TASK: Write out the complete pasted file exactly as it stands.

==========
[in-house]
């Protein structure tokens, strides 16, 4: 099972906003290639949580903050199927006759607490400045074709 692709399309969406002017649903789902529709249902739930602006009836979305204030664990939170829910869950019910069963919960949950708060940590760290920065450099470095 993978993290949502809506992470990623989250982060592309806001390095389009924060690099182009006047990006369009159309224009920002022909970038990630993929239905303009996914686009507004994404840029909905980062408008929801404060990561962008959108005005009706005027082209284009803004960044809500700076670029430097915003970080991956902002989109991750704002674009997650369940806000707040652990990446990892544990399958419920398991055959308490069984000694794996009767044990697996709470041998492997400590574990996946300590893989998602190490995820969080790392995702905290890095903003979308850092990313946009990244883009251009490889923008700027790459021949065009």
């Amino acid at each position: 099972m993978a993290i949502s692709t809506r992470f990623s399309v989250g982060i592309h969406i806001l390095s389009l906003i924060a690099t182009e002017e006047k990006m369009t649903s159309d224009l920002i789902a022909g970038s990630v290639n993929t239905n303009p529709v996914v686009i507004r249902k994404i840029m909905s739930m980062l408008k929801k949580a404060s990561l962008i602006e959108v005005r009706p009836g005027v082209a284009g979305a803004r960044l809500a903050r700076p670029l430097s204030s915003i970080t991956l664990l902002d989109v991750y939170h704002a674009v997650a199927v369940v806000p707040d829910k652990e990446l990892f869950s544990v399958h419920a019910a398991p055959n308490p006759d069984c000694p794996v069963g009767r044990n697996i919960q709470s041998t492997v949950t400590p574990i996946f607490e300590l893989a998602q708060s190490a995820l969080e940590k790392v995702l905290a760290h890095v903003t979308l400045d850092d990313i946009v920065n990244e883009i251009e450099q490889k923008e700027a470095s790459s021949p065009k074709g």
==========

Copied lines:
[in-house]
């Protein structure tokens, strides 16, 4: 099972906003290639949580903050199927006759607490400045074709 692709399309969406002017649903789902529709249902739930602006009836979305204030664990939170829910869950019910069963919960949950708060940590760290920065450099470095 993978993290949502809506992470990623989250982060592309806001390095389009924060690099182009006047990006369009159309224009920002022909970038990630993929239905303009996914686009507004994404840029909905980062408008929801404060990561962008959108005005009706005027082209284009803004960044809500700076670029430097915003970080991956902002989109991750704002674009997650369940806000707040652990990446990892544990399958419920398991055959308490069984000694794996009767044990697996709470041998492997400590574990996946300590893989998602190490995820969080790392995702905290890095903003979308850092990313946009990244883009251009490889923008700027790459021949065009």
């Amino acid at each position: 099972m993978a993290i949502s692709t809506r992470f990623s399309v989250g982060i592309h969406i806001l390095s389009l906003i924060a690099t182009e002017e006047k990006m369009t649903s159309d224009l920002i789902a022909g970038s990630v290639n993929t239905n303009p529709v996914v686009i507004r249902k994404i840029m909905s739930m980062l408008k929801k949580a404060s990561l962008i602006e959108v005005r009706p009836g005027v082209a284009g979305a803004r960044l809500a903050r700076p670029l430097s204030s915003i970080t991956l664990l902002d989109v991750y939170h704002a674009v997650a199927v369940v806000p707040d829910k652990e990446l990892f869950s544990v399958h419920a019910a398991p055959n308490p006759d069984c000694p794996v069963g009767r044990n697996i919960q709470s041998t492997v949950t400590p574990i996946f607490e300590l893989a998602q708060s190490a995820l969080e940590k790392v995702l905290a760290h890095v903003t979308l400045d850092d990313i946009v920065n990244e883009i251009e450099q490889k923008e700027a470095s790459s021949p065009k074709g």